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Louw backs Boks to bounce back

Tue, 04 Sep 2012 09:06
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I wouldn't say that we are panicking and everything is getting thrown out the window
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Recalled Springbok loose forward Francois Louw has called on his teammates to "stay composed" and focussed on the job at hand.

Speaking at a media briefing in Perth, ahead of South Africa's third-round Rugby Championship encounter with Australia on Saturday, Louw dismissed the notion that the Boks' 16-all draw against Argentina a fortnight ago was a disaster.

The hard-hitting flank, who joined English Premiership club Bath last year and has captained them, joined up with the Boks in Perth late on Monday - after being recalled in the place of Keegan Daniel.

The former Stormers loose forward, unlike the widely held belief that Heyneke Meyer is on the wrong track with his coaching style, said there is no need for panic.

"They [the Boks] did well in the first game, getting a decent [27-6] victory [over the Pumas at Newlands]," he said of the Round One result.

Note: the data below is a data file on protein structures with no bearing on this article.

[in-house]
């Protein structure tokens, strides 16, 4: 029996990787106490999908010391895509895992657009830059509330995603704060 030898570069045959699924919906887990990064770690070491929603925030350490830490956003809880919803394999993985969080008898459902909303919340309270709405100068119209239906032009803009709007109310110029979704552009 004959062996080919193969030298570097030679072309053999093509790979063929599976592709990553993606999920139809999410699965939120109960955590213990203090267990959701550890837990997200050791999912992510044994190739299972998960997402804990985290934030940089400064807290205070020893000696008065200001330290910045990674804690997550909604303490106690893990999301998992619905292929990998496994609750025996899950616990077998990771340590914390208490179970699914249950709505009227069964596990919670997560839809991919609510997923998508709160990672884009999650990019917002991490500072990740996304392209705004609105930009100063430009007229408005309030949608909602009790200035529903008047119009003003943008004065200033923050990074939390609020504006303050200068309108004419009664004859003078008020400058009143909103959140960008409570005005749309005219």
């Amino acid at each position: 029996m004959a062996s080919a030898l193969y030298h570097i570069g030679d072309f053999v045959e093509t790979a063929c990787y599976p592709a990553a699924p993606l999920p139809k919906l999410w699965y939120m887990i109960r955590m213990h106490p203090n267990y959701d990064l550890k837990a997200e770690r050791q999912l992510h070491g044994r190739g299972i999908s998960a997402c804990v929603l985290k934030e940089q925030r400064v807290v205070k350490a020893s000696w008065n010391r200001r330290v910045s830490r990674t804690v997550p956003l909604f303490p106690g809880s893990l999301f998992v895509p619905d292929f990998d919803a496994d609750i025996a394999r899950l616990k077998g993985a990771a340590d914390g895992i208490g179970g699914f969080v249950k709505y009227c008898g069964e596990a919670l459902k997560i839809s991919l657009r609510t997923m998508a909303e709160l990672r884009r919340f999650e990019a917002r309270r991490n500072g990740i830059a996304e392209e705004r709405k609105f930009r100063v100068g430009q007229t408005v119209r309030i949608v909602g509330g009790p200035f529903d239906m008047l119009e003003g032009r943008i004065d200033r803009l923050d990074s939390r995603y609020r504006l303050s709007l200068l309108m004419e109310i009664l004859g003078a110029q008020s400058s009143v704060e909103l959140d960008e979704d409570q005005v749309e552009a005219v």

"Getting a [16-all] draw in Mendoza [is] not an ideal outcome," Louw told the media, adding: "That just shows what this tournament is like and what Argentina can bring to the table.

"They are not a side you can take lightly ... it was a hard game up front."

He described the Mendoza draw as a "wake-up call".

"That is something we can feed off as a [Bok] team, going into the last four games [of the Rugby Championship]," Louw said, adding that there is definitely no sense of panic in the Bok camp at all.

"It wasn't a good game, but I wouldn't say that we are panicking and everything is getting thrown out the window.

"As with any side the most important thing is to stay focussed on the task, have composure ... obviously work on your mistakes and fix those errors.

"You must [also] advance [and improve] on the things you did well."